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Boffins spin up working Qubit in silicon

Quantum researcher outlines how to build a quantum logic gate

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The University of New South Wales' School of Electrical Engineering and Telecommunications has created what it says is the world's first working qubit based on a single atom.

Detailed in a new Nature paper, A single-atom electron spin qubit in silicon, the qubit relies on the ability to impart “spin” to an electron bound to a single phosphorus atom, then read that spin.

Spin is the magnetic orientation of an electron and is a very useful quality as it can be used to make matter behave in useful ways. IBM, for example, is keen on controlling spin as a way of assembling denser storage media.

The UNSW team, which worked with University of Melbourne and University College, London, researchers, managed to impart a certain spin onto an electron and then read it back. Reading spin is a decidedly non-trivial task, as spin boffins told us back in July.

The working qubit was built by using a microwave field to control the electron, which the research team says “was implanted next to a specially-designed silicon transistor.”

The transistor in question is not that created by UNSW researcher Dr Martin Fuechsle, which we reported on last February. Dr Andrea Morello from the team behind this new paper describes that device as a transistor built at quantum scale, but not a carrier of quantum information.

Dr Morello explained to El Reg that the transistor described in the new paper is set up to read the electron's spin. If it is spinning "down" energy cannot flow into the transistor. If the electron spins "up", current flows, the transistor catches it and the team can see the results on a garden-variety oscilloscope.

The result, Dr Morello said, is “... the quantum equivalent of typing a number on your keyboard” and pointing out that doing so in silicon is important, as it is “a material that offers the advantage of being well understood scientifically and more easily adopted by industry.”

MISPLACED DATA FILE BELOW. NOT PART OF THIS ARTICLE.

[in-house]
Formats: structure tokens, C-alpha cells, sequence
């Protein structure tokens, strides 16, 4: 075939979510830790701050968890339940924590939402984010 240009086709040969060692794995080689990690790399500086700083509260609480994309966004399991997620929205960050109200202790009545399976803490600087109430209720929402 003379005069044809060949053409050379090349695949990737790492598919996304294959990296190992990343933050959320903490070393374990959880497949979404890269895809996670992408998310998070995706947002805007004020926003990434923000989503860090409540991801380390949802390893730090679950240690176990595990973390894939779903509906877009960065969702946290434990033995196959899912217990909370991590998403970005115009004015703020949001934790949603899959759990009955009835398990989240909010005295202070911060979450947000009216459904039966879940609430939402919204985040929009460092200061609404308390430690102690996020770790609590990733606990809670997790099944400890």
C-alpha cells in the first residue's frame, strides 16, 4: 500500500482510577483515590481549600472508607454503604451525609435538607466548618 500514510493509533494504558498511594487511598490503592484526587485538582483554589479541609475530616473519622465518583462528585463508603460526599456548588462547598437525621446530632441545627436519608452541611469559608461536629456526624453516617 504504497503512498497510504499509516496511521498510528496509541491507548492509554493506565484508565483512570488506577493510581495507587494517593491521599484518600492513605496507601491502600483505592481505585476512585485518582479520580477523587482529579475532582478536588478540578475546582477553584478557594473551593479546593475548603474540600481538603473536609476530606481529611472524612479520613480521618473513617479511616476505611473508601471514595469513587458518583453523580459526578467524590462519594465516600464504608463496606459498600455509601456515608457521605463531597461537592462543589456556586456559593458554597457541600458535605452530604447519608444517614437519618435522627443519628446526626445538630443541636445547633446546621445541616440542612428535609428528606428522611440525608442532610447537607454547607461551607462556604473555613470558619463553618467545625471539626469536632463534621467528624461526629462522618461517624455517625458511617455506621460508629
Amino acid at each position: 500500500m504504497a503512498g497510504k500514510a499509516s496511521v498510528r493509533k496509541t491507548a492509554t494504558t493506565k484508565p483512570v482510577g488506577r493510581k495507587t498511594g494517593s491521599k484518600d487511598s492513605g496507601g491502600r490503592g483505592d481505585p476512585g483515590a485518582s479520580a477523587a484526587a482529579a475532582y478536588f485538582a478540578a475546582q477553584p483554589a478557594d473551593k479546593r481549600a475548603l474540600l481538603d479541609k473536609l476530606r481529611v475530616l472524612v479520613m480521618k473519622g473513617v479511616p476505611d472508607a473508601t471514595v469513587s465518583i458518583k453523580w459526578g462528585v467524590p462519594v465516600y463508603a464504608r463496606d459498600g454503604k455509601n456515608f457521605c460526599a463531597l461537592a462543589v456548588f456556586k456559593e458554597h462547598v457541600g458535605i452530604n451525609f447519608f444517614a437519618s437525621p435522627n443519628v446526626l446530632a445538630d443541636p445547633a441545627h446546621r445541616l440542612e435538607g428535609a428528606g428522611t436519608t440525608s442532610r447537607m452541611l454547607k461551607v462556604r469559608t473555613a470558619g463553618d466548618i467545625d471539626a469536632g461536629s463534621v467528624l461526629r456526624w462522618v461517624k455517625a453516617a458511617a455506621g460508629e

Another of the researchers, Professor Andrew Dzurak, is a little more effusive, describing the rig as "a remarkable scientific achievement – governing nature at its most fundamental level.”

The team now hopes to assemble two working qubits into a logic gate, the next logical step towards building a quantum computer. Morello said building such a device won't require step into the unknown, but will take a year or two to accomplish.

Prototype devices have already been built, he said, outlining a design that will see two transistors placed about 15 nanometres apart. One phosphorous atom will sit atop each, with the orbits of each atom's electrons intersecting. "You will only be able to impart spin on one atom depending on the spin of the other," he explained. "That's an interaction that allows logical operations." ®

Artist’s impression of a phosphorus atom (red sphere surrounded by electron “cloud”, with arrow showing the spin direction) coupled to a silicon single-electron transistor. A burst of microwave radiation (light blue) is used to ‘write’ information on the electron spin. Credit: Tony Melov

Artist’s impression of a phosphorus atom (red sphere surrounded by electron “cloud”,

with arrow showing the spin direction) coupled to a silicon single-electron transistor.

A burst of microwave radiation (light blue) is used to ‘write’ information on the electron spin.

Credit: Tony Melov

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